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70s Platform Shoes

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Though 70s platform shoes have experienced a bit of a comeback in the 21st century, no era did “platform” quite like the 70s.

As a matter of fact, historians note that the platform shoe fad of the 70s was most likely the longest shoe-related fad in American history, extending well into the 80s and easily trouncing any shoe fads that came before or after.

It’s difficult to pinpoint exactly when the platform shoe took the world by storm, but Seventeen Magazine notes that these mod new shoes appeared in both their fashion spreads and advertisements several times in 1970.

Immediately, sales started to go through the roof. The primary buyers were high school and college students but it wasn’t unusual for the 20- and 30-something groups to check out these groovy shoes as well.

Of course, the entertainment crowd latched on to platform shoes as well, pushing the 70s fad even further as people rushed to the stores to buy shoes like the ones their pop and rock idols wore on stage.

Elton John owned plenty of pairs of outrageous platform shoes as did other musical stars that were later dubbed part of the Glam Rock movement. These included David Bowie, T. Rex, Kiss, the British rock band Sweet, and many others.

Hollywood took hold of the trend as well and platform shoe-clad actors could be seen in both movies and TV shows. John Travolta’s platforms from Saturday Night Fever were certainly among the most famous. Or you may have spied a pair on members of The Mod Squad or The Partridge Family, just to name a few.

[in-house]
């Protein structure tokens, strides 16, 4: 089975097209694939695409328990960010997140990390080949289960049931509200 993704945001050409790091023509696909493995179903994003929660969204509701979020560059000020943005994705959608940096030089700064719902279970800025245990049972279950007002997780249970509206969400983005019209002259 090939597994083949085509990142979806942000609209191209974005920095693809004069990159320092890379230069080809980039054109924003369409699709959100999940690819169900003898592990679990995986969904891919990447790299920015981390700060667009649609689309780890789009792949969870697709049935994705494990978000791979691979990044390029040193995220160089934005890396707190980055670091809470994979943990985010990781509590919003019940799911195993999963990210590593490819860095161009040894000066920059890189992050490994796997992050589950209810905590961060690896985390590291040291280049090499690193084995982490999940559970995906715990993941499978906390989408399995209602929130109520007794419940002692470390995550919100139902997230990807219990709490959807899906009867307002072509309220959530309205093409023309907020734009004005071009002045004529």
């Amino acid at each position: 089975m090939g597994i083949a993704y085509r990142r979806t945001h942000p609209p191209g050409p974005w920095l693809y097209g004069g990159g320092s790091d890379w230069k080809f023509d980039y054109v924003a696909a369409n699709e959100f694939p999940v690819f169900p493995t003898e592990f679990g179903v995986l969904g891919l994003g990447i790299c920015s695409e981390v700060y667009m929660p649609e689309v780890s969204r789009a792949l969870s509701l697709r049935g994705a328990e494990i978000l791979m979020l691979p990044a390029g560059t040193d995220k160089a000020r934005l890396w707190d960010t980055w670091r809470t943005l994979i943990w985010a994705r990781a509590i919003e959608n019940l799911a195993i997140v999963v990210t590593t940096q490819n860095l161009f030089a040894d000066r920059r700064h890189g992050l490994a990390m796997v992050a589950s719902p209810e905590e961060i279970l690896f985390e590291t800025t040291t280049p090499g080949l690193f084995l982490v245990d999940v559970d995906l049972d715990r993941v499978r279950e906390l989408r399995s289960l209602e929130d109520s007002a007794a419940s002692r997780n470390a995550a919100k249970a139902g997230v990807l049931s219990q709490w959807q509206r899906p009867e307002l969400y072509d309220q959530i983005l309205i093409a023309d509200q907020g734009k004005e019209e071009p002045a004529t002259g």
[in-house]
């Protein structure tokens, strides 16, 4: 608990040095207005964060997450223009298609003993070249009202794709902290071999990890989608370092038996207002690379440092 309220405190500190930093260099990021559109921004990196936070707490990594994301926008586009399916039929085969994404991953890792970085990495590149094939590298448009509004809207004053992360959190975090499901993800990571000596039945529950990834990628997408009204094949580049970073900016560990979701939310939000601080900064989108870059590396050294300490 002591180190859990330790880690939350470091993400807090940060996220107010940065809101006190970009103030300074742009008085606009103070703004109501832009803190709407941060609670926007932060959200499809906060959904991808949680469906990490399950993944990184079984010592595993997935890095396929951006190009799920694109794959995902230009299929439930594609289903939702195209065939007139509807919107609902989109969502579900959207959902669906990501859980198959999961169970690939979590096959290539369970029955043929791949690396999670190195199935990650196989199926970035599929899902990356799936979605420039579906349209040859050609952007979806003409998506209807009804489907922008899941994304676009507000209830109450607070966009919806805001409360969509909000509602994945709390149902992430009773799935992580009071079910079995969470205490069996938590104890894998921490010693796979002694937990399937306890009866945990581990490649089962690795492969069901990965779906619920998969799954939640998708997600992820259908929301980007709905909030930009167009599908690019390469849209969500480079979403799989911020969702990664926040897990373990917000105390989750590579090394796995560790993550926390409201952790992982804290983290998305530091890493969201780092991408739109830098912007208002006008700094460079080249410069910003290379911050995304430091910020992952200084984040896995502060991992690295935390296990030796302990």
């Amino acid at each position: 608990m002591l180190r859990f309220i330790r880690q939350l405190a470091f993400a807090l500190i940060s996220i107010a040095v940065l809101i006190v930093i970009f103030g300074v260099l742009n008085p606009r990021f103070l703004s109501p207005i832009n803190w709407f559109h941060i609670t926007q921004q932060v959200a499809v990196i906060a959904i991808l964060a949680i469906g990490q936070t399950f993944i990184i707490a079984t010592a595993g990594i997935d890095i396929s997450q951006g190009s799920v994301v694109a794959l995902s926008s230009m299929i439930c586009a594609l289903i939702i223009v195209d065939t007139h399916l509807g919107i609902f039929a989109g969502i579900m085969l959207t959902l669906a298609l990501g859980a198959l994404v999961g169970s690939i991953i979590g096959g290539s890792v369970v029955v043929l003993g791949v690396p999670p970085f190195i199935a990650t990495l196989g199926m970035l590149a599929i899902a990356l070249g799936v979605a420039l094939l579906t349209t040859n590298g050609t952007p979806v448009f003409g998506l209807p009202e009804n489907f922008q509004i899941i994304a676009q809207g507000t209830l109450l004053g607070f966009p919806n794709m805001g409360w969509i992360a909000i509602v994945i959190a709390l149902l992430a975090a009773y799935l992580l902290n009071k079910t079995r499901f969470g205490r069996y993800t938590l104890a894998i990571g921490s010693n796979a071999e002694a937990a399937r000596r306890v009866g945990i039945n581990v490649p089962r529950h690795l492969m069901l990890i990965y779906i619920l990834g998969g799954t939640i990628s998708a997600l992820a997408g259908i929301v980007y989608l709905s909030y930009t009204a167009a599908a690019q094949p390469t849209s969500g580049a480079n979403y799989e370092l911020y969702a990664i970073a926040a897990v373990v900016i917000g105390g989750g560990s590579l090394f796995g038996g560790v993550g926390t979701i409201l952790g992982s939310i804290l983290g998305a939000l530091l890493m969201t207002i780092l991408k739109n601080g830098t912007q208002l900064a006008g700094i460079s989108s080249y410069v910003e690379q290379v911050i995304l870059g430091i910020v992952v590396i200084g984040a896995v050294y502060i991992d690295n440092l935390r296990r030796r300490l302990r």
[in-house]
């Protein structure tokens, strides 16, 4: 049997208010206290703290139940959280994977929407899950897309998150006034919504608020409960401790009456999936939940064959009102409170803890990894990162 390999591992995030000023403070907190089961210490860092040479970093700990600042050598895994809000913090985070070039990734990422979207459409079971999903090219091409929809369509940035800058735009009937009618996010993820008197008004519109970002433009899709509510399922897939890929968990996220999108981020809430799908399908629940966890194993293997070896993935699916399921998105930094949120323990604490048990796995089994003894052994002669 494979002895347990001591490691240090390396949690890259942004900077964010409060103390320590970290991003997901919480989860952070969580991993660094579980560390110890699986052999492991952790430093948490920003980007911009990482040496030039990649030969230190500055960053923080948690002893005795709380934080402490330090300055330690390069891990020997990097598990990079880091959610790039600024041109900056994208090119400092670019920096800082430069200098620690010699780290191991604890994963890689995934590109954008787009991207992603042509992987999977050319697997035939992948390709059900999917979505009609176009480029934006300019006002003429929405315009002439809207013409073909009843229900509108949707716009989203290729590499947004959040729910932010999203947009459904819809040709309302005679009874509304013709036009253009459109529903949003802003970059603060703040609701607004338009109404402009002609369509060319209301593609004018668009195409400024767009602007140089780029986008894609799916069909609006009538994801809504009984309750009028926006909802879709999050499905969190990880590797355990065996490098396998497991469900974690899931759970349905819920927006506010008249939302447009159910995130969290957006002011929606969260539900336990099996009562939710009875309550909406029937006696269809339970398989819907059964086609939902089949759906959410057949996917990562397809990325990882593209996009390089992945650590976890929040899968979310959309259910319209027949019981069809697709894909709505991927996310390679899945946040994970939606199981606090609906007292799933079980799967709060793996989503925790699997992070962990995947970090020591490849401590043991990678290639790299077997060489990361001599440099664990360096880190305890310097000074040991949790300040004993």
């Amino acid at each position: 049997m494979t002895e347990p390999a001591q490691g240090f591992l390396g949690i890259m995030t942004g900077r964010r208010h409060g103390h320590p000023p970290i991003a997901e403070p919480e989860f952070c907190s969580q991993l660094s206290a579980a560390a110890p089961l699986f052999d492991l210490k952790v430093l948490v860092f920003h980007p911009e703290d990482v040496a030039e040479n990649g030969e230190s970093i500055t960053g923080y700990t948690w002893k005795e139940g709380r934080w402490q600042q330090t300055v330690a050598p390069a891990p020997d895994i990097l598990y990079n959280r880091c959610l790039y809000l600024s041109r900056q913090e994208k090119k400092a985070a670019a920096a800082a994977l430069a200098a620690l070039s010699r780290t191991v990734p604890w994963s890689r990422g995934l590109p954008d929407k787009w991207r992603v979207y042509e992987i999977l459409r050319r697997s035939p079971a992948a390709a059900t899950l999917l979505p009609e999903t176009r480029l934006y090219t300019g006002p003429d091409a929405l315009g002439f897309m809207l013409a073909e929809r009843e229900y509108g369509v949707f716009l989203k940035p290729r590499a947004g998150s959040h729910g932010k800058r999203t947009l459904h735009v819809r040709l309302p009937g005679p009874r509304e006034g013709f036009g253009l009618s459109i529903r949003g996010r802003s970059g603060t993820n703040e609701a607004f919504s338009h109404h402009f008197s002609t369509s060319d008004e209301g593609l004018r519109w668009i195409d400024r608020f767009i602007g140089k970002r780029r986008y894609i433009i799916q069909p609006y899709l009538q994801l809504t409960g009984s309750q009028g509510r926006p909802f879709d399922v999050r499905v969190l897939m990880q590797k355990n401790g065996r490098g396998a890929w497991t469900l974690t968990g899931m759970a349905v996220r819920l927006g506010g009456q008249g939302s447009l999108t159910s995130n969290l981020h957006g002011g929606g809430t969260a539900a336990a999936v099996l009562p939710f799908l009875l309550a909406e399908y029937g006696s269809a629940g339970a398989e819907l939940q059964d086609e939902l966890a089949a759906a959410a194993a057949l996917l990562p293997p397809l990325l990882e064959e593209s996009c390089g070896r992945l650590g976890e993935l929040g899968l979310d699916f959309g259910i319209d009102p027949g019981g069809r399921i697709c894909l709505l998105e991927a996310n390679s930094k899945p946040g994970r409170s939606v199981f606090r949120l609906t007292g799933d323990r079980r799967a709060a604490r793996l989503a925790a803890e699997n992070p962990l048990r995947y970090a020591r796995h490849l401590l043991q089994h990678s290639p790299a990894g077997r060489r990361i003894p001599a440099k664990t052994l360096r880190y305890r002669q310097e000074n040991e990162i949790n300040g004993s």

Platform shoes came in all shapes and sizes and, for the most part, they weren’t gender-specific. One was just as likely to see a man in a pair of platforms as a woman, though the styles were certainly a bit different for each.

The average platform shoe had a front platform of about 2 inches with a heel that measured 4-5 inches though there were a number of styles that were much higher. The heels weren’t thin like the ones on today’s so-called platform shoes but were thick and chunky.

Sometimes, the platform was made of wood. Others were fashioned from cork and others from plastic or lucite-type materials. Sometimes they were the same print as the shoes. In many cases, wearers looked for the funkiest and most outrageous shoe they could find, sure to create a stir.

But one of the best things about 70s platform shoes was that they were truly comfortable. Because the large front platform helped keep all the weight off the toes, they were much more comfortable than the spike heels that came before and after.

Furthermore, styles ranged from very plain sandals with one leather strap across the front to warm leather boots to very glitzy open-toed beauties with lots of color and sparkle. Literally, there was a platform shoe for every occasion and some aficionados had a pair for every occasion.

Looking back, these fab shoes were certainly a little bizarre. But they went perfectly with the bell bottom pants, jumpsuits, hot pants, and other 70s fads. And those who wore them thought they were pretty darn groovy!